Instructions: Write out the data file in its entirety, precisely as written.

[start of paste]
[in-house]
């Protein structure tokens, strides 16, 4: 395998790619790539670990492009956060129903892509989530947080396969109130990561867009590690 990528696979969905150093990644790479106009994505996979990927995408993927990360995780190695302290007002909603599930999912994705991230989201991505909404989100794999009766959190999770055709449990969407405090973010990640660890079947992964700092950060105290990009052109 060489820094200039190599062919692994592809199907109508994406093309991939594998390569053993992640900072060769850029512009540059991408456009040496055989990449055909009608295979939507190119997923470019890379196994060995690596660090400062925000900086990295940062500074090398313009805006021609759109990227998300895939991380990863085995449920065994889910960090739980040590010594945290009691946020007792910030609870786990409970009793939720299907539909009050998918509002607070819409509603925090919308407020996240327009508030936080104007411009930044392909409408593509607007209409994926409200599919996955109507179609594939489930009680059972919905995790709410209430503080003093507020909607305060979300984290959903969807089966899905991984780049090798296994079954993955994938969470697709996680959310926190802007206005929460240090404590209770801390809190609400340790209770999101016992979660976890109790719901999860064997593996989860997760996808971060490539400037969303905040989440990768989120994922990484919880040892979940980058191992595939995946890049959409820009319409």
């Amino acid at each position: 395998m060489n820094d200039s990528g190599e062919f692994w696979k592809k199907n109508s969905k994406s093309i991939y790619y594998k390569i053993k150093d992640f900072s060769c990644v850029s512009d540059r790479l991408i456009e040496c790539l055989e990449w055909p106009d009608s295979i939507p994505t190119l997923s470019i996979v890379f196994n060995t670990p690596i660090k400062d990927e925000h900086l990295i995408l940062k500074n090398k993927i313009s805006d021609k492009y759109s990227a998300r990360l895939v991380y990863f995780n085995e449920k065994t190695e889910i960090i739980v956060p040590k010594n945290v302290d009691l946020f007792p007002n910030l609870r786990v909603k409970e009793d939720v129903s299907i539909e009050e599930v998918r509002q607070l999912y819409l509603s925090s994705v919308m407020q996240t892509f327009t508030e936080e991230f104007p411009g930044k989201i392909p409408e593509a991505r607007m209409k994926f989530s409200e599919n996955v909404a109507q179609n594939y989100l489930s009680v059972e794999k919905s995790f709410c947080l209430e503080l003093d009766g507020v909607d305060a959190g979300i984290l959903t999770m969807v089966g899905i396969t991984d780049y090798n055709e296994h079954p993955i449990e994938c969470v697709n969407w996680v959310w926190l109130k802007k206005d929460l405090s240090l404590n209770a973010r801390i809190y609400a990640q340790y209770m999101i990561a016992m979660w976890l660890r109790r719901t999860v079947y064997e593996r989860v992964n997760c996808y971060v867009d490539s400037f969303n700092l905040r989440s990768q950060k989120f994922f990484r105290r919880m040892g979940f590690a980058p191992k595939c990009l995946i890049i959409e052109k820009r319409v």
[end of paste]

[in-house]
């Protein structure tokens, strides 16, 4: 395998790619790539670990492009956060129903892509989530947080396969109130990561867009590690 990528696979969905150093990644790479106009994505996979990927995408993927990360995780190695302290007002909603599930999912994705991230989201991505909404989100794999009766959190999770055709449990969407405090973010990640660890079947992964700092950060105290990009052109 060489820094200039190599062919692994592809199907109508994406093309991939594998390569053993992640900072060769850029512009540059991408456009040496055989990449055909009608295979939507190119997923470019890379196994060995690596660090400062925000900086990295940062500074090398313009805006021609759109990227998300895939991380990863085995449920065994889910960090739980040590010594945290009691946020007792910030609870786990409970009793939720299907539909009050998918509002607070819409509603925090919308407020996240327009508030936080104007411009930044392909409408593509607007209409994926409200599919996955109507179609594939489930009680059972919905995790709410209430503080003093507020909607305060979300984290959903969807089966899905991984780049090798296994079954993955994938969470697709996680959310926190802007206005929460240090404590209770801390809190609400340790209770999101016992979660976890109790719901999860064997593996989860997760996808971060490539400037969303905040989440990768989120994922990484919880040892979940980058191992595939995946890049959409820009319409």
């Amino acid at each position: 395998m060489n820094d200039s990528g190599e062919f692994w696979k592809k199907n109508s969905k994406s093309i991939y790619y594998k390569i053993k150093d992640f900072s060769c990644v850029s512009d540059r790479l991408i456009e040496c790539l055989e990449w055909p106009d009608s295979i939507p994505t190119l997923s470019i996979v890379f196994n060995t670990p690596i660090k400062d990927e925000h900086l990295i995408l940062k500074n090398k993927i313009s805006d021609k492009y759109s990227a998300r990360l895939v991380y990863f995780n085995e449920k065994t190695e889910i960090i739980v956060p040590k010594n945290v302290d009691l946020f007792p007002n910030l609870r786990v909603k409970e009793d939720v129903s299907i539909e009050e599930v998918r509002q607070l999912y819409l509603s925090s994705v919308m407020q996240t892509f327009t508030e936080e991230f104007p411009g930044k989201i392909p409408e593509a991505r607007m209409k994926f989530s409200e599919n996955v909404a109507q179609n594939y989100l489930s009680v059972e794999k919905s995790f709410c947080l209430e503080l003093d009766g507020v909607d305060a959190g979300i984290l959903t999770m969807v089966g899905i396969t991984d780049y090798n055709e296994h079954p993955i449990e994938c969470v697709n969407w996680v959310w926190l109130k802007k206005d929460l405090s240090l404590n209770a973010r801390i809190y609400a990640q340790y209770m999101i990561a016992m979660w976890l660890r109790r719901t999860v079947y064997e593996r989860v992964n997760c996808y971060v867009d490539s400037f969303n700092l905040r989440s990768q950060k989120f994922f990484r105290r919880m040892g979940f590690a980058p191992k595939c990009l995946i890049i959409e052109k820009r319409v």